In an unexpected turn of events neither Clarke nor Keino compete in the next three days. Now they are in Stockholm for another 5000 that will be the oddest of their match ups. They have agreed to alternate the lead but Clarke doesn't step up when his turn comes. Keino is flying and Clarke can't muster the umph to get by. With Keino driving the bus, the kilos go by in 2:37.5, 5:19.0 and 8:06.4. Keino's time at 4000 is 10:50 .0, only 1.2 seconds off Clarke's record pace. This time Clarke waits to make his move until 500 remain. His attack is easily repulsed and Keino holds a five meter lead going into the last lap with the record is in sight.
The crowd is with him as he blazes down the backstretch but with 200 to go the “aahs” turn to “ohs”. At the start of the final curve Keino begins to trot as if he has finished the race. By the time he realizes that he has misjudged the finish, Clarke has gone around and there is no hope of catching him. His spirit crushed, his finish is less than vigorous. Clarke comes within six tenths of his own record at 13:26.4 with Keino four seconds back but ahead of Olympic steeplechase champion, Gaston Roelants, who runs 13:34.8.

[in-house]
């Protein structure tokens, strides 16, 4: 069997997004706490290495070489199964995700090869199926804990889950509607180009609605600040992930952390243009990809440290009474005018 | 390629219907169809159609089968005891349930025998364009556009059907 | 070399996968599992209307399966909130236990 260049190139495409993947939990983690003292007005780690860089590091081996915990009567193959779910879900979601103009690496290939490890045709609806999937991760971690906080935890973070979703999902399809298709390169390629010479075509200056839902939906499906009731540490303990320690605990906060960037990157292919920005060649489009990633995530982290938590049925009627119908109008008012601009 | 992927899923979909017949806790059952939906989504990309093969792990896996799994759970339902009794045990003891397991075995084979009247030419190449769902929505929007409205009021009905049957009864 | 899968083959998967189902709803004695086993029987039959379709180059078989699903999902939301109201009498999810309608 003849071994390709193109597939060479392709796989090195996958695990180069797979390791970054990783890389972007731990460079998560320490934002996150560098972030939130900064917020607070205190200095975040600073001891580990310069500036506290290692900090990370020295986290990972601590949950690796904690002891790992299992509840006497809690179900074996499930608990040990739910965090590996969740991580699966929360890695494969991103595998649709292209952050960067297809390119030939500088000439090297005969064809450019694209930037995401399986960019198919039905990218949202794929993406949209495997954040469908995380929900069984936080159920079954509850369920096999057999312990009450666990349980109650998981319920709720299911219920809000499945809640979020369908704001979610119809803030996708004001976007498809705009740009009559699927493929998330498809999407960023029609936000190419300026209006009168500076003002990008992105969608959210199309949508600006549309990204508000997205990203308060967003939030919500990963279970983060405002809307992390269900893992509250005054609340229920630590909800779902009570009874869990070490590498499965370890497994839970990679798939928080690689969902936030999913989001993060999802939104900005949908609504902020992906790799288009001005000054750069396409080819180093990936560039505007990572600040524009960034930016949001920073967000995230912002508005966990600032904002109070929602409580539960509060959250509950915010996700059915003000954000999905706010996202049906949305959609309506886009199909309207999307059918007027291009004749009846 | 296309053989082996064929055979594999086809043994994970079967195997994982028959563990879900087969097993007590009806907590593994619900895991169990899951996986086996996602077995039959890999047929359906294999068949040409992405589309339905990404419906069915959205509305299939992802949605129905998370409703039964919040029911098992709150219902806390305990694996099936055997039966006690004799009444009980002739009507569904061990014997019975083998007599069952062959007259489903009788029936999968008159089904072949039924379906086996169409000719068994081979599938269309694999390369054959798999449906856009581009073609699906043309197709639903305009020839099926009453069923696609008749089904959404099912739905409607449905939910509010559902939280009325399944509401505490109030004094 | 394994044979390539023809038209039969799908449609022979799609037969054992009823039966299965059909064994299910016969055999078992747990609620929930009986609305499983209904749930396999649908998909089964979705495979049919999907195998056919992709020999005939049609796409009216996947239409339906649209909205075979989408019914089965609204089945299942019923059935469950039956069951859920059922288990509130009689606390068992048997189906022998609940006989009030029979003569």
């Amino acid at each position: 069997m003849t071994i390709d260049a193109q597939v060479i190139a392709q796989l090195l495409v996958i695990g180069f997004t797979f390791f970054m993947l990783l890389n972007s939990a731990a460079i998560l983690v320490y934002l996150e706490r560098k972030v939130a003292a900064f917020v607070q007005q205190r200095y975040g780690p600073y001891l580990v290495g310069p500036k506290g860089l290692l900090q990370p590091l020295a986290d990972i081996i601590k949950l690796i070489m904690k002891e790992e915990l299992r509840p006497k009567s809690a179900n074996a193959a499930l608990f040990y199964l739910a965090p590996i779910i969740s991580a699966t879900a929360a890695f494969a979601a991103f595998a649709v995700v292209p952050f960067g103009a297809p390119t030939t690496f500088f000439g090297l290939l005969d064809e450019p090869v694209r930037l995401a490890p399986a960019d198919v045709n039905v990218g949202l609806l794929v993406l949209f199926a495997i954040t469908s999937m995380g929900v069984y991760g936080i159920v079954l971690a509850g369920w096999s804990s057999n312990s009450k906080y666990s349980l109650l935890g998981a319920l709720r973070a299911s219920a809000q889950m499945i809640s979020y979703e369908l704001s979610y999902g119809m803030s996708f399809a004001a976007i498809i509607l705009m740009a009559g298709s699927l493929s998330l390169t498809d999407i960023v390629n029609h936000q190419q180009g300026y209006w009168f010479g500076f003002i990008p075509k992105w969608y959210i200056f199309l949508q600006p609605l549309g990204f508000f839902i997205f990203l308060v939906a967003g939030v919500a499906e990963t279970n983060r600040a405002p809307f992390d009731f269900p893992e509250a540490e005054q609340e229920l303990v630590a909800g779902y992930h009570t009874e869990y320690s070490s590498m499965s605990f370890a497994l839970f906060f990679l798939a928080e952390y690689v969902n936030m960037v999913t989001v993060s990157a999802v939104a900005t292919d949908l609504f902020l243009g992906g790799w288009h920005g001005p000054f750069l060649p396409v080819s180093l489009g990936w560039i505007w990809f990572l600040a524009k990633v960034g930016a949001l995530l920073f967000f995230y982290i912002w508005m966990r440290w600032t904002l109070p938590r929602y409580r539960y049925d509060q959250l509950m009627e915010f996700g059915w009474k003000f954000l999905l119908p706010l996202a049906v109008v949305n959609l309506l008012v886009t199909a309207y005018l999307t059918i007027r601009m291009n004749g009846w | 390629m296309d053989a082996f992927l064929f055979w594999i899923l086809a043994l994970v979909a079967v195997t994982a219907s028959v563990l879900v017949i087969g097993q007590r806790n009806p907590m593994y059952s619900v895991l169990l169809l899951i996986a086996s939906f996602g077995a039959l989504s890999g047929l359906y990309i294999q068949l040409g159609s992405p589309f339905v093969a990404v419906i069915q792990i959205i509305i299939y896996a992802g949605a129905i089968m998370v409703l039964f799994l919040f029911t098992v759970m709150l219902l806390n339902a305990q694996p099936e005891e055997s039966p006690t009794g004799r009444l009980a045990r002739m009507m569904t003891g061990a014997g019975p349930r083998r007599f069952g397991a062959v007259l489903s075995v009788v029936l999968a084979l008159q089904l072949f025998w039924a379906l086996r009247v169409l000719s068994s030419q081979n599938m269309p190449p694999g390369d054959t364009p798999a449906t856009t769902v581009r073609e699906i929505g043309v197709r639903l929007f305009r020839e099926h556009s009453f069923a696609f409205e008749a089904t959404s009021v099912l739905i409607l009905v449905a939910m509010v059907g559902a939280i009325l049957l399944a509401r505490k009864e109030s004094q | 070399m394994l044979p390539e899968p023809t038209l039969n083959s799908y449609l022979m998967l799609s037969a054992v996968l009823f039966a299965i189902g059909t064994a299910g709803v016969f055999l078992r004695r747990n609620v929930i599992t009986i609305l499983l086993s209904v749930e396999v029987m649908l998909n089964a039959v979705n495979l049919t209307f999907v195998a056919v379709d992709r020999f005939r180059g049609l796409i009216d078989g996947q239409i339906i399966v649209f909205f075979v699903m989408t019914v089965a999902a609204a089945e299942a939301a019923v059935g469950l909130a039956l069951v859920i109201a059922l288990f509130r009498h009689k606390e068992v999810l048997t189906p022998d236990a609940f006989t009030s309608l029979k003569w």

After the race Clarke says, “This Keino is fantastic. If Jazy had been here he could have changed the lead with Keino. Then, who knows? Could be 13:20.” Keino is disappointed but not discouraged. “I was very strong. I knew all along that I would break the record. At Brazzaville in the African Games, I will break the record.”
Keino returns to Kenya but Clarke still has a couple races left. The next day he wins a 3000 in Oslo in 7:54.6, edging hometown favorite Helland by two tenths. Then he takes two days off before showing up at the British championships in London on July 10 where he will take on the amazing American teenager who broke his six mile world record last month, Gerry Lindgren.